Getting off the couch and into the gym can be an intimidating process, especially when everyone seems to know a lot more than you do. To be successful in your fitness goals, it’s important to start off on the right track. Far too many beginners get started on the wrong foot, develop bad habits, and then struggle to achieve their goals of building muscle and burning fat.
I don’t want you to struggle with more challenges than you already have to—many are avoidable! If you can make your first steps positive ones, you’ll make excellent progress right away and avoid feeling lost at the start of your fitness journey.
Take the first step with these 10 must-read beginner training tips. Apply them to your burgeoning health and fitness regimen for early success!
1. Make Fitness A Habit
Going to the gym once is definitely a great start, but you won’t see positive changes in your mind and body unless you make hitting the gym a habit. I know it might sound like an impossible task, especially if you feel you have a full day already, but working out 3-4 times each week for at least three weeks is absolutely essential to your budding success.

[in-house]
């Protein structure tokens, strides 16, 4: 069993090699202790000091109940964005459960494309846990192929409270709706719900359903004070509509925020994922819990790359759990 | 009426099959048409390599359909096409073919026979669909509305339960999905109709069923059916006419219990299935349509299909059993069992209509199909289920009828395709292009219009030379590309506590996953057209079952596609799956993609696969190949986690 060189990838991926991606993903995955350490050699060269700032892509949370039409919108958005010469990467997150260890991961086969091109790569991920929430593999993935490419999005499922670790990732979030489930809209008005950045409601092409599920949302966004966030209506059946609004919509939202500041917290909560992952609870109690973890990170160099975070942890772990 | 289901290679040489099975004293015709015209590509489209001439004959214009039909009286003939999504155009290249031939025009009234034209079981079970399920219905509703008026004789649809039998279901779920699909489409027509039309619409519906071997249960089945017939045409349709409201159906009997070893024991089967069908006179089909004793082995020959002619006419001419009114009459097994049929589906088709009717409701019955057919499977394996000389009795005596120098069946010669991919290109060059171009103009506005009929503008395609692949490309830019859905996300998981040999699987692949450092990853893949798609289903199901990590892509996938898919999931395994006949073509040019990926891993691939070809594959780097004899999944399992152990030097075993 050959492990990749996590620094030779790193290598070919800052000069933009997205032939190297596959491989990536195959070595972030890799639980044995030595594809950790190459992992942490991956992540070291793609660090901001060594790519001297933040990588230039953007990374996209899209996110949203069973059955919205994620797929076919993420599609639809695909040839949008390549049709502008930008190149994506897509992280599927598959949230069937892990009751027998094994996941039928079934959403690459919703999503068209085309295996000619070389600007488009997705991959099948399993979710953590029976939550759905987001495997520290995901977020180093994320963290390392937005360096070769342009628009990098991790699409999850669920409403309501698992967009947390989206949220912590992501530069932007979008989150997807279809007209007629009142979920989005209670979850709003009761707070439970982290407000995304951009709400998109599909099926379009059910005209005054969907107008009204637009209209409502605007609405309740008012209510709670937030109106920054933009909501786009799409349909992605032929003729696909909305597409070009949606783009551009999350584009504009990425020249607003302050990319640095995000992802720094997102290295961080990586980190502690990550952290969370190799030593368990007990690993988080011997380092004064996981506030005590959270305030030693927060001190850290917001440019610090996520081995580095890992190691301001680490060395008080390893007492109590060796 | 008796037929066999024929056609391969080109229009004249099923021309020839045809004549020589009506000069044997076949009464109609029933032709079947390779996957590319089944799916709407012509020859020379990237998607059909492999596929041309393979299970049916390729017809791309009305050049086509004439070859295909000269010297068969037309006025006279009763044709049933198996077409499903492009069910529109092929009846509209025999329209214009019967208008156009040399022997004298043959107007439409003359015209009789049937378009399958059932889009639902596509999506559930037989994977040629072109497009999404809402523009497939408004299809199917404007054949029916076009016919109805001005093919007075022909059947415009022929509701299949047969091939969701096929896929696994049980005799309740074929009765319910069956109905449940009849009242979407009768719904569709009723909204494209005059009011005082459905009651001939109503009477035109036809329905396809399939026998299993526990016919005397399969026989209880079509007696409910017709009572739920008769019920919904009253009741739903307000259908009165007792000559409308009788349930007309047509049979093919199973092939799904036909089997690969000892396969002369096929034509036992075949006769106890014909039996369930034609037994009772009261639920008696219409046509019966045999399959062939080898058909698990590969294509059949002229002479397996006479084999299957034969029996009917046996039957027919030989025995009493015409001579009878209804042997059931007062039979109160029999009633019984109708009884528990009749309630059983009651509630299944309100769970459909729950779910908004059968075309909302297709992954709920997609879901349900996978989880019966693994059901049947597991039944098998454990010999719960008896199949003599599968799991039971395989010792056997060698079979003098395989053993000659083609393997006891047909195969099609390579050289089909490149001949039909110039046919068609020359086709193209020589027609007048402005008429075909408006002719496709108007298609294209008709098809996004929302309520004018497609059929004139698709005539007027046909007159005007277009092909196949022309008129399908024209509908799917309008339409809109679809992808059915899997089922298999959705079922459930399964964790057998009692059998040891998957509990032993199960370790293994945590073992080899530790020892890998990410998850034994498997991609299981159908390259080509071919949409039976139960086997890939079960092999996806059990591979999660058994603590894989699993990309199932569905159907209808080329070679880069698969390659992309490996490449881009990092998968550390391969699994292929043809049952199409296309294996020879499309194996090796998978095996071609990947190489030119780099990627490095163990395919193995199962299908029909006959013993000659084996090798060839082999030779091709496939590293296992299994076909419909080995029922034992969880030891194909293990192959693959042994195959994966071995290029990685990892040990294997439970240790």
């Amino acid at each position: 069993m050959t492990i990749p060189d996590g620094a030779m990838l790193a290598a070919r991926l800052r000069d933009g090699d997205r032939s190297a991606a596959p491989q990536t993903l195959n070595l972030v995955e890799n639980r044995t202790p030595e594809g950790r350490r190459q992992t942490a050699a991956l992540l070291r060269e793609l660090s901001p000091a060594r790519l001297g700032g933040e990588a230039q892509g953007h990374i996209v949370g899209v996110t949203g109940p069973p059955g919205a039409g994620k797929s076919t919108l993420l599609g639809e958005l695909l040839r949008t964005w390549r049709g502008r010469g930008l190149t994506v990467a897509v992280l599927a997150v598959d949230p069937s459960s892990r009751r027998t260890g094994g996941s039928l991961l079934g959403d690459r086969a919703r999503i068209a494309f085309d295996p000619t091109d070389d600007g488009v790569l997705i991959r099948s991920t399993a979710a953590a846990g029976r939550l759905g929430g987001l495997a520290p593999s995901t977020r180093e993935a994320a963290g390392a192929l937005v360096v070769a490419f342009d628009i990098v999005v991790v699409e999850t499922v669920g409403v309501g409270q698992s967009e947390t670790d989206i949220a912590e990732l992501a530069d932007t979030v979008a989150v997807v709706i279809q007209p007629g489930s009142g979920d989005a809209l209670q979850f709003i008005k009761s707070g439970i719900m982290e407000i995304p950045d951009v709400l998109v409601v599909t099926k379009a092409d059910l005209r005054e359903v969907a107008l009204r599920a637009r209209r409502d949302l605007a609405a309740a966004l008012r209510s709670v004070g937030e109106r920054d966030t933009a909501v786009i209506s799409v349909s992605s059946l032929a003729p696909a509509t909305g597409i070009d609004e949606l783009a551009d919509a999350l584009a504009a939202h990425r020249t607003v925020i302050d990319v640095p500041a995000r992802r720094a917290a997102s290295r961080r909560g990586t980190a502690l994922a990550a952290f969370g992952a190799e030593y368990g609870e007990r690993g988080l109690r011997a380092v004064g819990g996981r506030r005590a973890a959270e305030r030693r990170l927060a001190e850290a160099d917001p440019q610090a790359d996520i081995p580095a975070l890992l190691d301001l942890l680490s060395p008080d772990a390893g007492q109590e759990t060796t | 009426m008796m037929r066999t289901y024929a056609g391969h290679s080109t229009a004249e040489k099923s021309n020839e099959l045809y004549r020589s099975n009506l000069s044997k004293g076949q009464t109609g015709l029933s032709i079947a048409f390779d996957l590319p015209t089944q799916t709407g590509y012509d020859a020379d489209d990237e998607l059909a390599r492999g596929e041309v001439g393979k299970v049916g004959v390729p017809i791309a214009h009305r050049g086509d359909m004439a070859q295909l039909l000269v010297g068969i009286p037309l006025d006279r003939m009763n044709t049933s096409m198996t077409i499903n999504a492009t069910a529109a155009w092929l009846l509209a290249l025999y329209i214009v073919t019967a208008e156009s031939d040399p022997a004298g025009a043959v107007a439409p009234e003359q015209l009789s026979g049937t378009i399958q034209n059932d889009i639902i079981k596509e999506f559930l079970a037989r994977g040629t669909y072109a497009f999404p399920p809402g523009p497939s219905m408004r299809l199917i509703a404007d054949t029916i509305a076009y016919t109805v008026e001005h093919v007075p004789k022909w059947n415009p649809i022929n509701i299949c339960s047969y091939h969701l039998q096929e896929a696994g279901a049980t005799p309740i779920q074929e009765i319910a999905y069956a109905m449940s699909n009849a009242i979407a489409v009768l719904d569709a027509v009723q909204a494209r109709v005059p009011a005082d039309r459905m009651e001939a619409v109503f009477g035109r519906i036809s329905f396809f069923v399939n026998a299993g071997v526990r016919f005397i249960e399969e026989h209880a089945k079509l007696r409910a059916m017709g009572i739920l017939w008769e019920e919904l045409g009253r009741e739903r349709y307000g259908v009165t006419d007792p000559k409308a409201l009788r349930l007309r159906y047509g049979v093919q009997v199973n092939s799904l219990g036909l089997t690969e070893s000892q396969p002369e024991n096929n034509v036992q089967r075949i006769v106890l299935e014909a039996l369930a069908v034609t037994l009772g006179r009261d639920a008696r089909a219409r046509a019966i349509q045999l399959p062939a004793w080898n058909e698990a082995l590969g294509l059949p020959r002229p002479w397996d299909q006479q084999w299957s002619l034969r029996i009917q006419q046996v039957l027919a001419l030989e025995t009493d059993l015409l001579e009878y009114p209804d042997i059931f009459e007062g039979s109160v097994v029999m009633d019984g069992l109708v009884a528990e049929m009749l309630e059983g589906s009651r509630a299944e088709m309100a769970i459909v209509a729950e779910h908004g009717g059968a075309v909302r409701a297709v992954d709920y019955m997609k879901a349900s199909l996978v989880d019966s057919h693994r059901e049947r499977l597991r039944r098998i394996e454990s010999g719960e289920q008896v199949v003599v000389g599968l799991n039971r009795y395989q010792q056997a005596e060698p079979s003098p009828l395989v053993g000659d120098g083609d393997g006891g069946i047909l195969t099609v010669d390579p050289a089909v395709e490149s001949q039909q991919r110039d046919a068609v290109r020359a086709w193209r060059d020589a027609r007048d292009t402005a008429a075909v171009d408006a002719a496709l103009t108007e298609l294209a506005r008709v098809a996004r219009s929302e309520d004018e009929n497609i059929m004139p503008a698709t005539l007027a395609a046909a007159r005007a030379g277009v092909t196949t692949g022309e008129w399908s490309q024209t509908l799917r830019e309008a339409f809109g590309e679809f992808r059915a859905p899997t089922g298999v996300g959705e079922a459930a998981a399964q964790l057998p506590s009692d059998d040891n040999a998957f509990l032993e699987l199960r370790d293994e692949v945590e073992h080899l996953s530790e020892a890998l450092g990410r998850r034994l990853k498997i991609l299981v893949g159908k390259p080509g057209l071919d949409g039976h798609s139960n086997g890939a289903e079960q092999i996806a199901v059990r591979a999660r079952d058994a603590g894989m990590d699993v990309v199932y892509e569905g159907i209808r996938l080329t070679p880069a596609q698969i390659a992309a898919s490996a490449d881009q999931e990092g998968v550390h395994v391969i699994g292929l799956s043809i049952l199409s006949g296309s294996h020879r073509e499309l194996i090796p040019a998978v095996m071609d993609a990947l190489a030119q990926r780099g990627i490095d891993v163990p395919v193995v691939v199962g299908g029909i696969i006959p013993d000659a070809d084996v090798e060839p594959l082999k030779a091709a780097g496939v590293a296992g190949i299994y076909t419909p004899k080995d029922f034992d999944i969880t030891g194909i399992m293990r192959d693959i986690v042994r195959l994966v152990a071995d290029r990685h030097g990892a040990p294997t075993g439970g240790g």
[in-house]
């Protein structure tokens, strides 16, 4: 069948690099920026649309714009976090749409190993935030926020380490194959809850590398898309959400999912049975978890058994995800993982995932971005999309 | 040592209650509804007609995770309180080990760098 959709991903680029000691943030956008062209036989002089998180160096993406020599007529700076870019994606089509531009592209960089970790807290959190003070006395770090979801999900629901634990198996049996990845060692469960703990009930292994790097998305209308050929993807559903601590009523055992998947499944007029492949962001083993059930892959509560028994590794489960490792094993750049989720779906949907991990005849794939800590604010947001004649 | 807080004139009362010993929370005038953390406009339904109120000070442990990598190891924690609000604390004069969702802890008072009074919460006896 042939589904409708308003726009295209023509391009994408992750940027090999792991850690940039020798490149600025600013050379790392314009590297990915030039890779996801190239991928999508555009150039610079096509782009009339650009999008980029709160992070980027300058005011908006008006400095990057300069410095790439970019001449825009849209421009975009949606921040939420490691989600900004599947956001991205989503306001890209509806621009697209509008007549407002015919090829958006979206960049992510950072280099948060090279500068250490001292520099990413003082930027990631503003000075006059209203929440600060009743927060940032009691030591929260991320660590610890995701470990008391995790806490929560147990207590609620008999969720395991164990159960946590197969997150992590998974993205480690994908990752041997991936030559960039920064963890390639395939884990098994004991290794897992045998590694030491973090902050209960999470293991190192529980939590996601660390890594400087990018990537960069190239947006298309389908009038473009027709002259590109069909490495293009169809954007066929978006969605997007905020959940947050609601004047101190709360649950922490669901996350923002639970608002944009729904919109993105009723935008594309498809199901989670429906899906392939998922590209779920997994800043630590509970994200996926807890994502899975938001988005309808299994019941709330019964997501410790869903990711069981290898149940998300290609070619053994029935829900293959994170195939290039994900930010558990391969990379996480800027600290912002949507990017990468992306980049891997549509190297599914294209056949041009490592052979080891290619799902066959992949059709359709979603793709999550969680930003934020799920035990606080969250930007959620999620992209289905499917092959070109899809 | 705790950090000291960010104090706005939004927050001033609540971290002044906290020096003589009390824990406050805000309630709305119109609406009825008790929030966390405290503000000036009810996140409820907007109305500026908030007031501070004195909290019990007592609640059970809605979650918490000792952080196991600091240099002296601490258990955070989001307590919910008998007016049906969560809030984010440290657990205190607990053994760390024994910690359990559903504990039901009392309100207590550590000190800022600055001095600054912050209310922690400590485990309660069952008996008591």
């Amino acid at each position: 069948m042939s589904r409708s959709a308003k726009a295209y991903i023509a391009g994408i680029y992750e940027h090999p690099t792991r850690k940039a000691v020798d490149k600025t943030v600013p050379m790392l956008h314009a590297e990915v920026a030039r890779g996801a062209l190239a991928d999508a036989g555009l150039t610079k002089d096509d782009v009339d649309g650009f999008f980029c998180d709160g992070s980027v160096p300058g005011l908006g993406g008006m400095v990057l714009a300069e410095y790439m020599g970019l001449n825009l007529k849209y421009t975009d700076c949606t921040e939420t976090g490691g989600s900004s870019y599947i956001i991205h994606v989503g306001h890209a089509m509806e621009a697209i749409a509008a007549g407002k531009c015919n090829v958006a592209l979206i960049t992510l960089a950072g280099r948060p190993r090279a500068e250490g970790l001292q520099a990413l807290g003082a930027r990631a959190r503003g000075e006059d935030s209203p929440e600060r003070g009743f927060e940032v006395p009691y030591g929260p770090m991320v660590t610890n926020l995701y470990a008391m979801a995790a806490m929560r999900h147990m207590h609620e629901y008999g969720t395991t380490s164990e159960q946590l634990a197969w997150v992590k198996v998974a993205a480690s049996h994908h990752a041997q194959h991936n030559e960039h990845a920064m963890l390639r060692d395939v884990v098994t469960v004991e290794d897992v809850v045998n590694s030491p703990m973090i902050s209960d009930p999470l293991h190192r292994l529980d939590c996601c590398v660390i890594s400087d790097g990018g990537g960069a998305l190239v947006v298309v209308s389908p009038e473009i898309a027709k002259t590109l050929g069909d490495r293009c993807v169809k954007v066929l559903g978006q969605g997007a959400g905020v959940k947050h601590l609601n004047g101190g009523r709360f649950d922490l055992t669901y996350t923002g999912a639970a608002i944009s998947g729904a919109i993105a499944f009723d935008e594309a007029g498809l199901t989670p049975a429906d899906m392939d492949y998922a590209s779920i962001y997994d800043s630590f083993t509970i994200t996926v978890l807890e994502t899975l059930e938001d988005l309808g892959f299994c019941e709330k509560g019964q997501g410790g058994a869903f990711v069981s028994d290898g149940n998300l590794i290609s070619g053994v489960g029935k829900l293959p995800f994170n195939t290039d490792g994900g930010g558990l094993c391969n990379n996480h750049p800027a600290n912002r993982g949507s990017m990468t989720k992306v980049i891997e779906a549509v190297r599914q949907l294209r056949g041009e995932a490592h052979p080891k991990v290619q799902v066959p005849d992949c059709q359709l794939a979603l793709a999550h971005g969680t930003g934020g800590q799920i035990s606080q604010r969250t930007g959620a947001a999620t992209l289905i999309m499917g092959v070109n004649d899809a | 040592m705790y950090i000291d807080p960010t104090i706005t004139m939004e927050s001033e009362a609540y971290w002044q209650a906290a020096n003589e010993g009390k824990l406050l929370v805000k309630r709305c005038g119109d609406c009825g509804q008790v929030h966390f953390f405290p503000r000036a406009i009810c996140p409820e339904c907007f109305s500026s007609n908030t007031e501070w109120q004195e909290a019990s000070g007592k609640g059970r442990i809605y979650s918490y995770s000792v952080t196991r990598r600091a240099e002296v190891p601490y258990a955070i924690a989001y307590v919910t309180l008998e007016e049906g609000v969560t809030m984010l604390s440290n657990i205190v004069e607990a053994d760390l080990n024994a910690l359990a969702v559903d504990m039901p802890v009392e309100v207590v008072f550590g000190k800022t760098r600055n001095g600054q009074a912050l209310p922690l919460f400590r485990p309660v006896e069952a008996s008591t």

Building lifelong habits takes time, but once you’ve built those habits into your daily schedule you’ll notice that missing them is irritating. “Experts say it takes 21 days to create a habit,” says Barbara Bolotte, BPI athlete. “This means it won’t be until after 21 days of consistent work at the gym that it’ll bother you to miss a workout.”
When skipping the gym is more of an annoyance than a relief, you know you’re on the way to success. Give yourself time to make the habit stick. One week is not enough. Be consistent in your plan and you’ll move forward very quickly toward your goals.
2. Control Your Lifts
Beginners often learn by watching. That’s not necessarily a bad thing, but if you copy somebody doing a lift improperly, it means you’re not doing it right, either. Most often, bad form comes from trying to lift too much weight too soon. When that happens, most people turn to momentum rather than muscle contraction to move the weight.